|Picture Courtesy: Google|
After graduation, a decent job that earns a decent pay check is something that every college going students dream of. But most often than not and as the theory goes, many have to bear the burns and blaze of realities like cut-throat competition for jobs. The cruel competition for ever shrinking job opportunities invariably keeps, -so called the fresh graduates in period of jobless limbo. Being jobless hurts and hurts even more when limbo prolongs. Since the sole purpose of education is perceived as finding a job at the end, an affair of being jobless is often considered as the most nervous, helpless and anxious moment in one’s life.
Having said those lines, I have had my own share of jobless limbo too. But contrary to what has been described, my jobless limbo has rather been adventurous and fun. Seemingly done with my busy student life, I felt that was the most memorable time I spent as a young man.
Precisely, my limbo went on at stretch for 12 months, during which I had the pleasure of witnessing some of the most fascinating events in my life.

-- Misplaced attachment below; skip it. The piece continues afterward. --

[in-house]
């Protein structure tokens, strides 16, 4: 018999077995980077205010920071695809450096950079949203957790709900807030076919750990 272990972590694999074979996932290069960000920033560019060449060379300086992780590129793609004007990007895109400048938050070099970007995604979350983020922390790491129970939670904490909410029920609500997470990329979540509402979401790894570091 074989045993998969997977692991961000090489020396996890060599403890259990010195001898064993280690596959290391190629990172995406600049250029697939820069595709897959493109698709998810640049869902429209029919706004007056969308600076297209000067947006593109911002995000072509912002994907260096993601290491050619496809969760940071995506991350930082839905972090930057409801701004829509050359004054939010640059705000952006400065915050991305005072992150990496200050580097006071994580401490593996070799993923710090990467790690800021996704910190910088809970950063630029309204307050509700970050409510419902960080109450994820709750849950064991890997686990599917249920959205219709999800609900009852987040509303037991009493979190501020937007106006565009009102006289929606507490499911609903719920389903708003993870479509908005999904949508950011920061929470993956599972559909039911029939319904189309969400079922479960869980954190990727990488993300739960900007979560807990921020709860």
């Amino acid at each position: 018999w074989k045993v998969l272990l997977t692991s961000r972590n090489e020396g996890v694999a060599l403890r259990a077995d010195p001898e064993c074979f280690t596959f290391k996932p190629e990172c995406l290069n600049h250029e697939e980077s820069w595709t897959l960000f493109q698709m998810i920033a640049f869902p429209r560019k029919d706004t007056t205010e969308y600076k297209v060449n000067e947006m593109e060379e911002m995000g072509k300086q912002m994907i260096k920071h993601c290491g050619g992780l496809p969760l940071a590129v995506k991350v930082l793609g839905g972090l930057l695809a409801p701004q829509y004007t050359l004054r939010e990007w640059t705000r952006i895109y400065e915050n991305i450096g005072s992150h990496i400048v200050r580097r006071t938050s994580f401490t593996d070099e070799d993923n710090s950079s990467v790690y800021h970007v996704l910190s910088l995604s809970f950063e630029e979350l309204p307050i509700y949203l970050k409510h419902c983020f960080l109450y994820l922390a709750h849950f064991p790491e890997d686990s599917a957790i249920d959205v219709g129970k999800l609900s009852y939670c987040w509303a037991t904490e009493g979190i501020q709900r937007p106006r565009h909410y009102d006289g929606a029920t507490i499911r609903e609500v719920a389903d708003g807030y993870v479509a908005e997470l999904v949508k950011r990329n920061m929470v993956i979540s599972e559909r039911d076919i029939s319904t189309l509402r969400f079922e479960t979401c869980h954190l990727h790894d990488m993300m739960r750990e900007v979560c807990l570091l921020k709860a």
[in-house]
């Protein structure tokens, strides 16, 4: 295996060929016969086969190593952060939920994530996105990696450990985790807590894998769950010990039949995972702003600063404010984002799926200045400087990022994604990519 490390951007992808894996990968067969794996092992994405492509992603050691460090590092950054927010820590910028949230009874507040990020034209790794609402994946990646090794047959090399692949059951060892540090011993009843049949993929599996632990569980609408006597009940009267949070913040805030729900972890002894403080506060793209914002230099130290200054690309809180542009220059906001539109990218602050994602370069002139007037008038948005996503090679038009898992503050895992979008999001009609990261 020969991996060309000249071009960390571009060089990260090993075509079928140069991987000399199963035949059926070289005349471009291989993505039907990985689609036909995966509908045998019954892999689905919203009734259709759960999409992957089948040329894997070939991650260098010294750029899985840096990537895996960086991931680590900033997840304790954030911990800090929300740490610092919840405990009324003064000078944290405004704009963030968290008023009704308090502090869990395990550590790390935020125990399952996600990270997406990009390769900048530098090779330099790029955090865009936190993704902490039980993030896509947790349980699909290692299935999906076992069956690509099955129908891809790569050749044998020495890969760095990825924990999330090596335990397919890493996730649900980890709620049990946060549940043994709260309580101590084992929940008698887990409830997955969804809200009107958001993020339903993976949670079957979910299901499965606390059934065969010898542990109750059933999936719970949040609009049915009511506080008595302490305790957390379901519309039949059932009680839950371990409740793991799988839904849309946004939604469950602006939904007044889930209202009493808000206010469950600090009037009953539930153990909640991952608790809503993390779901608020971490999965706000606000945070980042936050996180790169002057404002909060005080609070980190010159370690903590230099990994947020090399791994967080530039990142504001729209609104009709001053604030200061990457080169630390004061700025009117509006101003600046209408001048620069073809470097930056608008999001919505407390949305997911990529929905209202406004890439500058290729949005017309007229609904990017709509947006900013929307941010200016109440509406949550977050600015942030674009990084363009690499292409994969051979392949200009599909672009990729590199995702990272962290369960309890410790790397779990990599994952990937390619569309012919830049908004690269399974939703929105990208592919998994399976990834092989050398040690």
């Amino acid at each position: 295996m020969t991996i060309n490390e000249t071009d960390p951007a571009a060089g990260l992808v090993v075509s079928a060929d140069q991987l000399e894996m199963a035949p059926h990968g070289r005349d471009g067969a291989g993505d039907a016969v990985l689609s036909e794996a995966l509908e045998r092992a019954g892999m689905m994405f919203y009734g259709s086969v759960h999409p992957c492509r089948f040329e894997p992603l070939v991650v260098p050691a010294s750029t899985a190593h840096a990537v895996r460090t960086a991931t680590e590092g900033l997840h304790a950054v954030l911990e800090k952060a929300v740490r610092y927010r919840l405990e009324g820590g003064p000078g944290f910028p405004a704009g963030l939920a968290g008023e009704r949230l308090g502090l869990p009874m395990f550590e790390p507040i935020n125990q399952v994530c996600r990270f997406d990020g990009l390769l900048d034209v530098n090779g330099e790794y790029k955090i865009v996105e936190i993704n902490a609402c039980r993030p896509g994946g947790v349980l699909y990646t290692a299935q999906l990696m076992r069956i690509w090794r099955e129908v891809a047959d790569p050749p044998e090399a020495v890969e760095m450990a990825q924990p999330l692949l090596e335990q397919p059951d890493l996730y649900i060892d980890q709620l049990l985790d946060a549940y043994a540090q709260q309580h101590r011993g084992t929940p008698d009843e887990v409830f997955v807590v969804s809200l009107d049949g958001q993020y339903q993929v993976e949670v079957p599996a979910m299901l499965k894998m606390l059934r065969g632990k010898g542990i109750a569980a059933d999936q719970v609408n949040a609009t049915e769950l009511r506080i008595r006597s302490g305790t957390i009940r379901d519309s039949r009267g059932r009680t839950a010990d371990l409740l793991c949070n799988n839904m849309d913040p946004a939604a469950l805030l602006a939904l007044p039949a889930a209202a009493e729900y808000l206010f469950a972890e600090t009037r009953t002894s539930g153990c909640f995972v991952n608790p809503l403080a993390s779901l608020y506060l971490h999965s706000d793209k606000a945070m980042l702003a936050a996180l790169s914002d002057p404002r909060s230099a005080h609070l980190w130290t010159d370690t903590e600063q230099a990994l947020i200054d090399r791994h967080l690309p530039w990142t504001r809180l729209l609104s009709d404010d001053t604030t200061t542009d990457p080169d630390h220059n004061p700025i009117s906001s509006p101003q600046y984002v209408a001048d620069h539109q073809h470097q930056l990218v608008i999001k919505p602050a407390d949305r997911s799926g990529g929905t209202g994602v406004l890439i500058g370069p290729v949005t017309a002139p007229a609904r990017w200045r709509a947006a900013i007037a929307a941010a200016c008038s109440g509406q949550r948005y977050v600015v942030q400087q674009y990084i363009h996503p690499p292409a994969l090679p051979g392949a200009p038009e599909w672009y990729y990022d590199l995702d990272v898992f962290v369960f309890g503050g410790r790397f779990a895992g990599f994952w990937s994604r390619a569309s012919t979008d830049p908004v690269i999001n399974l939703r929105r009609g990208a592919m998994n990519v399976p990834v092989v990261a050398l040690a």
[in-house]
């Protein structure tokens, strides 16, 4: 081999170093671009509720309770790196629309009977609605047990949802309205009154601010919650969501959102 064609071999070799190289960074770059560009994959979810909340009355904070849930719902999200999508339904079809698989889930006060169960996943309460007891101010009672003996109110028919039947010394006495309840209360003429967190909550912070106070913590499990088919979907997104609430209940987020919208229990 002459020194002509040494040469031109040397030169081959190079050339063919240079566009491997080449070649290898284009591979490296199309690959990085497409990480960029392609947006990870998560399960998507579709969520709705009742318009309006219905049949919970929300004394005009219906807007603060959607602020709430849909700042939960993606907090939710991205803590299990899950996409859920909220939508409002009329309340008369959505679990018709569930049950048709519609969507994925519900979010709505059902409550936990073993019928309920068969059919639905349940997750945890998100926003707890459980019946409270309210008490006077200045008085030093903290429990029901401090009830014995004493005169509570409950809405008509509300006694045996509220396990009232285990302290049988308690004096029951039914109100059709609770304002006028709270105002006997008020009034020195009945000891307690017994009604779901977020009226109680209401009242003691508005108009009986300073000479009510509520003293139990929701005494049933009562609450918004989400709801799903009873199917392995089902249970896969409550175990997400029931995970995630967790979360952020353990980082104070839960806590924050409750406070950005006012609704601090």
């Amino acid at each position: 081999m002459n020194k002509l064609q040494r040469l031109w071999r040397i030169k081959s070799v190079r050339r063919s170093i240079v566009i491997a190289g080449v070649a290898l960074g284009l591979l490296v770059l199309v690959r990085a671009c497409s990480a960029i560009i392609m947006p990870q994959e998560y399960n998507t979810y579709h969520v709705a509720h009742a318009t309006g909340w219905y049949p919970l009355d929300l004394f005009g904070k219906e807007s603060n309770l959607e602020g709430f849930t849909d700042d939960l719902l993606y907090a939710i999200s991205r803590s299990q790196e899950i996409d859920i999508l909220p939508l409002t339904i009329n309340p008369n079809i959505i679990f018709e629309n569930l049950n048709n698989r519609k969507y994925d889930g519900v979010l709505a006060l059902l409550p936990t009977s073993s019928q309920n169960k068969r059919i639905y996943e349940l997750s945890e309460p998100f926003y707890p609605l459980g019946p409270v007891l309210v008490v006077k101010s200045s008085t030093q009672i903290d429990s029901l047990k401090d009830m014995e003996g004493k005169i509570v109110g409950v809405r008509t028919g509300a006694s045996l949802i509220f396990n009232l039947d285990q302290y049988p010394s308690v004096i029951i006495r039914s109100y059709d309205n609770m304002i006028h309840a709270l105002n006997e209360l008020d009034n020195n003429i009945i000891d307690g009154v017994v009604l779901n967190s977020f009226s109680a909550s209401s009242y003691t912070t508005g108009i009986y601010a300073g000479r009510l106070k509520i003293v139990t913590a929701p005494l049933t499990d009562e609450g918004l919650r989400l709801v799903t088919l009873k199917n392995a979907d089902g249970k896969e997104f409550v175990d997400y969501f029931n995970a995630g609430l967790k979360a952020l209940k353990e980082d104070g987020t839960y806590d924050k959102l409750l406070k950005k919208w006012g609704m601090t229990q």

To begin with, here is how it goes. Being born in rural village, I had to travel to capital city more in the interest of keeping myself abreast with the information of employment and job which are mostly confined to only capital city. The cost of living in city was surely a bad blow for the economy of my farming parents but we felt the cost was worth bearing.
Once in City, my presence not only added another number to the lengthy list of young job seekers but also added another burden to my relatives who lived there. Since I had few cousins, it was rather a cousinly burden I created for them to bear. I was an anomaly TV watcher then. With my little nephews and niece, I remember settling mostly with Tom and Jerry programs and other programs on cartoon network. In other words their choice prevailed most of the time. With this they were nothing but an annoying piece of little creatures. But surprisingly we had one common program to watch; we all enjoyed the Wrestling program on Tensports! I would often treat them with ice creams and chocolates when I felt happy and satisfied.